Community gathered today to support the launch of the Children’s Safe Exchange and Visitation program in Lexington-Fayette County.
We undertook responsibility for the program in Lexington and Georgetown, Kentucky following the closure of Sunflower Kids on March 1, 2018. In the months since, funding partnerships were forged and service referral partnerships strengthened to assure continuation of these vital community services.
“Both the public and private sectors have stepped up to help,” says Darlene Thomas, our Executive Director.
“Community leaders understand these services are vital to public safety and well-being.”
Financial support for the new program has been provided by LFUCG Department of Social Services, through the Department of Special Grants and Programs, and the Kentucky Justice and Public Safety Cabinet. AU Architects provides generous in-kind support with the donation of the program’s Lexington office. Partnerships with Lexington Police, Georgetown Police, Friend of the Court, Family Court judges, and program participants have informed the transition.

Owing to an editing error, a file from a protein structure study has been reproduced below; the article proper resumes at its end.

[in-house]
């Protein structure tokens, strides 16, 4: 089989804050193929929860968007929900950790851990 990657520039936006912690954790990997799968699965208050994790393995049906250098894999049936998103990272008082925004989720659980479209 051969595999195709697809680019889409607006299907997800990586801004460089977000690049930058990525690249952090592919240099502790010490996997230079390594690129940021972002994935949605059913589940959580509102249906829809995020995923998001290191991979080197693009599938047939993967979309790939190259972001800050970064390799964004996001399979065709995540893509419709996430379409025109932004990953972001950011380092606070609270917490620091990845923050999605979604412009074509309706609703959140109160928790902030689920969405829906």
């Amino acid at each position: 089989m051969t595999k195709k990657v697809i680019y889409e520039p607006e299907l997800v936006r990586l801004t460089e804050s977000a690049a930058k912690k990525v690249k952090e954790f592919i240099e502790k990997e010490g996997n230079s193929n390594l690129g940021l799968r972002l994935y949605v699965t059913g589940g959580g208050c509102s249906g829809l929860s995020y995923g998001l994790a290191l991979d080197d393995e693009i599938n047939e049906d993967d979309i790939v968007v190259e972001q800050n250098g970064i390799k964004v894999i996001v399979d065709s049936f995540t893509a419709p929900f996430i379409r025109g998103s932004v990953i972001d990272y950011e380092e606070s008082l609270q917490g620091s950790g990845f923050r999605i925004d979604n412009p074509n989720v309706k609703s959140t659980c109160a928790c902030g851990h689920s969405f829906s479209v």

The program’s services will nurture lives of young people who have witnessed and/or experienced intimate partner abuse, child abuse, sexual abuse, stalking, or other related issues. Non-custodial parents will be charged a nominal fee based on a sliding scale, typically not more than $10 weekly. In most instances, both visitation and exchange services are court ordered.
Visitation services are provided in a safe, monitored space to encourage healthy visits between a non-custodial parent and child(ren). Safe exchange of child(ren) from the custodial to non-custodial parents is facilitated without contact between the adult parties. More than a hundred children and adults in Lexington have benefited from the program since the “soft-launch” of the program in mid-May. Services in Georgetown, Kentucky are expected to begin soon.
We continue to seek additional funding to support estimated annual costs to operate the program in the Lexington-Fayette community and Georgetown. Discussions have begun to consider possibility for expansion of the program to other communities in the organization’s 17-county service area.
“Children deserve connection and bonding without worrying about conflict, intimidation, control, and further abuse.”
“We are committed to assuring these services remain available throughout our central Kentucky region,” says Thomas.
Learn more about the program and review FAQs at this link.